# 8-KB into MB

Why does SQL server use quantities in 8-KB, instead of 1KB or 1 extent? what is the significance of 8-KB?

I was looking to convert into MB/GB, but is always confusing why it is not in KB.

So if SQL gives me a quantity in 8-KB, I should divide it by (8*1024) to get in MB, right?

thanks
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mb=bytes\1024\1024
bytes divided by 1048576 equals megabytes.
there are 1024 bytes in a kilobyte
there are 1024 kilobytes in a megabyte
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SQL Server DBA & Architect, EE Solution GuideCommented:
>> Why does SQL server use quantities in 8-KB

It was the fundamentals on which SQL Server works. And more info no why /how it works here:
http://technet.microsoft.com/en-us/library/ms190969.aspx

>> 8-KB, I should divide it by (8*1024) to get in MB, right?

Or more simply, Multiply it with 128
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Commented:
--> So if SQL gives me a quantity in 8-KB, I should divide it by (8*1024) to get in MB, right?

Correct.

Not sure what SQL server is giving you in 8KBs, but you are correct.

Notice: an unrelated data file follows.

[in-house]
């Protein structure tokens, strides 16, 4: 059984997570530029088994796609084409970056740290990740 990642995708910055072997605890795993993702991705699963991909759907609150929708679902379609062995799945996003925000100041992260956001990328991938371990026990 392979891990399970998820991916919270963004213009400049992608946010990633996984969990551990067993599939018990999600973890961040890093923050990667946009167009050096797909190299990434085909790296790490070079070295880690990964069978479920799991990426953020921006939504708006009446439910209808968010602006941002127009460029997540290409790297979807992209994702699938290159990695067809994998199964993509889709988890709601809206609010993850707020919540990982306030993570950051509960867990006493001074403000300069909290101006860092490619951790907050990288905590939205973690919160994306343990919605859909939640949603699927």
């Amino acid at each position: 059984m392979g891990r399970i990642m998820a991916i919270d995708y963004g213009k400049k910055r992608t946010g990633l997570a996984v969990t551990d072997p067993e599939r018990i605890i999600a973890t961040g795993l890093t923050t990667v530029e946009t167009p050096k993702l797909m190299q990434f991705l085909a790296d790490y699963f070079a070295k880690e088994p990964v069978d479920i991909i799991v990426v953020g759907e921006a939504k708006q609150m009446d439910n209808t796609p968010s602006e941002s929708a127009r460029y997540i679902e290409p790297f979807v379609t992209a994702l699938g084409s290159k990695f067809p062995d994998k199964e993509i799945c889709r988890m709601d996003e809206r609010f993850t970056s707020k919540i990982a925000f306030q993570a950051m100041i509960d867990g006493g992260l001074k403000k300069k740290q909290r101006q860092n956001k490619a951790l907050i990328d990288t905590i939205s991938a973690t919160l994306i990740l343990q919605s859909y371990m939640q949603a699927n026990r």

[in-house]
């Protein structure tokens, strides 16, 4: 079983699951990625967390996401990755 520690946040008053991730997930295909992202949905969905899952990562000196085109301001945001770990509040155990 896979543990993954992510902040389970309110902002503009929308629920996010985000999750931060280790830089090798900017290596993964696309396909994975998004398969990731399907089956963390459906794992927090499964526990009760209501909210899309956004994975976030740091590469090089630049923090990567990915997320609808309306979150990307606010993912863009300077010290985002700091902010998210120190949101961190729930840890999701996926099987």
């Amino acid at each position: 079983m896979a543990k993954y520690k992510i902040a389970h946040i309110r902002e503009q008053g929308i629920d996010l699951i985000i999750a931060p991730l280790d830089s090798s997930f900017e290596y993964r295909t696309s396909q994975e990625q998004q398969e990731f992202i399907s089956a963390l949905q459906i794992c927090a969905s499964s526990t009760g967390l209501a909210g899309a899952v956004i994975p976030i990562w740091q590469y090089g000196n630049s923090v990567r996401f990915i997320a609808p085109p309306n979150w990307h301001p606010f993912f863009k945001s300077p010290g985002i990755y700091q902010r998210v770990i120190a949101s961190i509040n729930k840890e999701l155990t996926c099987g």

If SQL server says it has 10,000 items at 8KB per item that would be 80,000 KB which would be 80,000 / 1024 = 78.125 MB.

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page is  the fundamental datastructure in sql server ; sql server will always reads and writes 8k chunks of data
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Commented:
>>Why does SQL server use quantities in 8-KB, instead of 1KB or 1 extent? what is the significance of 8-KB?

Even though the basic level of storage starts at page level (ie 8 KB), SQL Server always allocated in extents (ie 8*8KB = 64 KB). This is the basic behavior of SQL Server.

>>So if SQL gives me a quantity in 8-KB, I should divide it by (8*1024) to get in MB, right?

As 1 MB = 1024 KB, 1 KB = 1/1024 MB, 8 KB = (8/1024) MB

Also as 1 GB = 1024 MB, 1 MB = 1/1024 GB, 1 KB = (1/1024)/1024 GB

Hope this clarifies
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